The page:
We all know that having a love of cars isn't just for men, but unless you get your driver's licence, you're stuck admiring them from afar.
Many women learn to drive when they turn 17 or 18, when they can legally apply for their permit. But not everyone has the time or money to do it at such a young age, and many people end up learning later in life. Whether you learn as soon as possible, or you put it off, the process of learning to drive and passing your test can be daunting. It's both exciting and nerve-wracking getting behind the wheel of a car and knowing the level of responsibility it gives you. To help you feel better about this momentous task, you first need to understand what you need to do, and in what order.
Apply for a Provisional Licence
Before you're allowed in the driver's seat, you must first have a provisional driving licence. It's easy to apply for and costs £50. You can send in an application three months before your 17th birthday, or when you turn 16 if you receive the higher level of Disability Living Allowance. You can get an application form from the Post Office or find one online on the DVLA website. Your licence will require a passport-sized photo of yourself and ID.
Book Practical Lessons
Looking for the right driving instructor can be difficult. There's more to think about than just the price, although that will be one of your concerns. Not every instructor is the same, so you may find that some people's teaching styles don't suit you. If you're unsure, it can be better to try out just one lesson before you buy a set of them in bulk. You should also decide if you want to learn in a manual or automatic car. Remember that if you learn in an automatic, you will only receive a licence to drive automatic cars. Don't forget to make sure you find an approved driving instructor, who will all have green badges in their windscreen.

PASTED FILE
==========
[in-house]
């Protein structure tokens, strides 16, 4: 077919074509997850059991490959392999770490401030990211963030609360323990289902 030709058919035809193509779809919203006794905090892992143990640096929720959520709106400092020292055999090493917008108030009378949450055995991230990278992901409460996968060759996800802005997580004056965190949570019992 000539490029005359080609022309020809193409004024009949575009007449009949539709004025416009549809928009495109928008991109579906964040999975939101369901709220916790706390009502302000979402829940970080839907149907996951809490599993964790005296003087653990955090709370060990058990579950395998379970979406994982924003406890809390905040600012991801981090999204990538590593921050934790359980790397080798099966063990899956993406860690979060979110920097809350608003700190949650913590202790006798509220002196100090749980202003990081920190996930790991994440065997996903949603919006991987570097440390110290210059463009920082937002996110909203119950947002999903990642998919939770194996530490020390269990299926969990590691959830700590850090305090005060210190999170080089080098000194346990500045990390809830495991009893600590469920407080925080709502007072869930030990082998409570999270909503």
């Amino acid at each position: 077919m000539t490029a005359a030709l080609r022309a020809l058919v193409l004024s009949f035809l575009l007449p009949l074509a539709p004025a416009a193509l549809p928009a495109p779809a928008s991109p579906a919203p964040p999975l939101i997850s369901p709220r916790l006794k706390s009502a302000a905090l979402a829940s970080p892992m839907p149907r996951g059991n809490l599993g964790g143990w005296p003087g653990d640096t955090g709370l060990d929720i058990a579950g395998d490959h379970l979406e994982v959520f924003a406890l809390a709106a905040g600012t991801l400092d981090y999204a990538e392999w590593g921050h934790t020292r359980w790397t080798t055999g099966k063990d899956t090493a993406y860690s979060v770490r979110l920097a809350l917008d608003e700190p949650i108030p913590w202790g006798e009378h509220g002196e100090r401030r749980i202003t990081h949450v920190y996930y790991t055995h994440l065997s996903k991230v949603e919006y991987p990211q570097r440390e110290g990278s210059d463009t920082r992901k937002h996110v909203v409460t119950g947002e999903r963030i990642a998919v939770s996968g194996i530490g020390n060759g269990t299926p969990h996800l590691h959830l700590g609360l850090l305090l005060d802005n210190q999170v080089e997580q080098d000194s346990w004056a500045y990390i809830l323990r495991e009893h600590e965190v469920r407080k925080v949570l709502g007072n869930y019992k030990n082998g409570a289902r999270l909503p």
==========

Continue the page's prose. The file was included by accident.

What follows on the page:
Study for and Pass the Theory Test
Before you can pass your practical test, you need to take the theory test. At the same time as taking your driving lessons, you should also be studying for the other part of getting your licence. Once you're ready to take the test or a few weeks before, you can use a site like Book Theory Test Today to get your test booked online. There are lots of resources you can use in the run up to the day, including your theory handbook, DVDs and mock tests.
Practising and Taking the Practical Test
You should have a recommended 45 hours of tuition with your driving instructor. They can also take you through what to expect from your practical test. On the day of the test, bring your theory test certificate and both parts of your driving licence. You will need to do an eyesight test, answer two questions about the vehicle, and either show or tell the examiner how to carry out a safety check. Then you will take a 40-minute practical test, including 10 minutes of independent driving.
Learning to drive can be frightening, even for the most enthusiastic learner. But once you have your licence you'll love being able to go wherever you want to.